The billboard ads were posted high over Shanghai's luxury malls and subway stations.
In one, a blond young man carries a surfboard through a grassy field. In another, the Golden Gate Bridge towers over the Pacific on a sunny day.
In the minds of American consumers, those images don't evoke California's $18.5 billion wine industry. But in China, where awareness of California wines is low, and an emerging middle class is increasingly buying imports and luxury brands, the state's iconic images are being used to tap into a market with huge growth potential.
The advertising campaign, which lasted a year and ended in July, was a project of the Wine Institute, an association of California wineries. The idea was to connect the California that Chinese consumers know with an industry that wants their attention.
"The challenge for us, and the fun for us, is to connect that really fun image of California to California as a world-class wine producing region," said Linsey Gallagher, international marketing director for the Wine Institute. "They know about Hollywood, they know about Disneyland, they know about the sun and the beach, but there's not much awareness that California even makes wine."
That isn't obvious when looking at the export data.
U.S. vintners shipped $35.7 million of wine to China during the first eight months of this year, up 20 percent from a year ago, according to the Wine Institute. California wines make up 90 percent of those U.S. exports.
And the value of the country's wine exports to Hong Kong more than doubled during the same period, reaching $115.5 million. About a third of that wine finds its way to mainland China, Gallagher said.
Despite that growth, American vintners have captured only a tiny sliver of the wine market in China.
When measured by dollar sales, U.S. wines made up just 4 percent of the import market in China while French wines commanded a whopping 55 percent, said Walter Klenz, director of the Vincraft Group, a Sonoma winery investment firm. The data, from the first six months of 2011, came from official Chinese government statistics obtained by ASC Fine Wines Co., a wine importer based in China.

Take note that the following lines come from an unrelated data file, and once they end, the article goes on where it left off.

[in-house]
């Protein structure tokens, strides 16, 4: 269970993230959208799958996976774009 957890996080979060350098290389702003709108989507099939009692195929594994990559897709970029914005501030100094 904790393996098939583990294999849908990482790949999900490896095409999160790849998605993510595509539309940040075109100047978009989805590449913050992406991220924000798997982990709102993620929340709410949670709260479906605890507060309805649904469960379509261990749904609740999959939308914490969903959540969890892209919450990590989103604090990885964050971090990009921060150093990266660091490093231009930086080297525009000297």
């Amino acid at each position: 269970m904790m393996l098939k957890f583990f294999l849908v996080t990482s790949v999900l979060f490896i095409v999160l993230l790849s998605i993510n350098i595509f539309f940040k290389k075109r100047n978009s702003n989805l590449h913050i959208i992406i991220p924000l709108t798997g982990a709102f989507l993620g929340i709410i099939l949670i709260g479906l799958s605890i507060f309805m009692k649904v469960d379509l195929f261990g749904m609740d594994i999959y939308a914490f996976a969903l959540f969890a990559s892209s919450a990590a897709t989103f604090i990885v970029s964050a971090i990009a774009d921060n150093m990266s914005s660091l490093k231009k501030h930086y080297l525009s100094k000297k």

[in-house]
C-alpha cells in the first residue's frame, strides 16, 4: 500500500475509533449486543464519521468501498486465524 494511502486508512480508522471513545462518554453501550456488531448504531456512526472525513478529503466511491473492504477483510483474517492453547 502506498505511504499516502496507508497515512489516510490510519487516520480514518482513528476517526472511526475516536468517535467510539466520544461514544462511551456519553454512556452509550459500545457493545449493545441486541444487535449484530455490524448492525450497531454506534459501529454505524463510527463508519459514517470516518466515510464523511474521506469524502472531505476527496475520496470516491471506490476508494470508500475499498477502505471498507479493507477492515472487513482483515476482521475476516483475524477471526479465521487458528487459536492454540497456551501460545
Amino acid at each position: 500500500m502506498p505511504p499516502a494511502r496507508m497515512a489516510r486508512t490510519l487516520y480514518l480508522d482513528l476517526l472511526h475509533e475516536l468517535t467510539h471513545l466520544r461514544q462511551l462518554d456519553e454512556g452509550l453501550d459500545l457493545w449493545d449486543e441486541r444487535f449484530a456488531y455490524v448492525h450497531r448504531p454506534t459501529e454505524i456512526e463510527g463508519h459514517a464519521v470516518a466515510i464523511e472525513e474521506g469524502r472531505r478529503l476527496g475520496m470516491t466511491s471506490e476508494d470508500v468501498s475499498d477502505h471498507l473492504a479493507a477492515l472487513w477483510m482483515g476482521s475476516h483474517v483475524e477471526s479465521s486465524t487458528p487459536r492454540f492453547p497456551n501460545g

"France has been on the ground in Japan and China for literally decades ... and California is a relative newcomer," Klenz said. "It's a function of time, and it's a function of the amount of resources. It's going to take a lot of blocking and tackling."
Klenz is familiar with the difficulties of developing brand awareness in China, serving as managing director of Beringer Blass' worldwide wine operations in the early 2000s. Beringer entered the China market in the mid-1990s, but despite extensive efforts, the brand's exports never exceeded 5 or 6 percent of its business, in part because the domestic market was so strong, he said.
"It's expensive, but I don't think there's ultimately a better substitute than having people on the ground in China," Klenz said.
The high-end wine market in China was developed primarily through luxury hotels and Western-style restaurants, and early consumers there were largely expatriates. Wineries trying to reach directly to individual Chinese consumers must contend with drinkers who have a different palate than their American counterparts, experts said. In addition, there is a widespread perception in China that California wines are more expensive.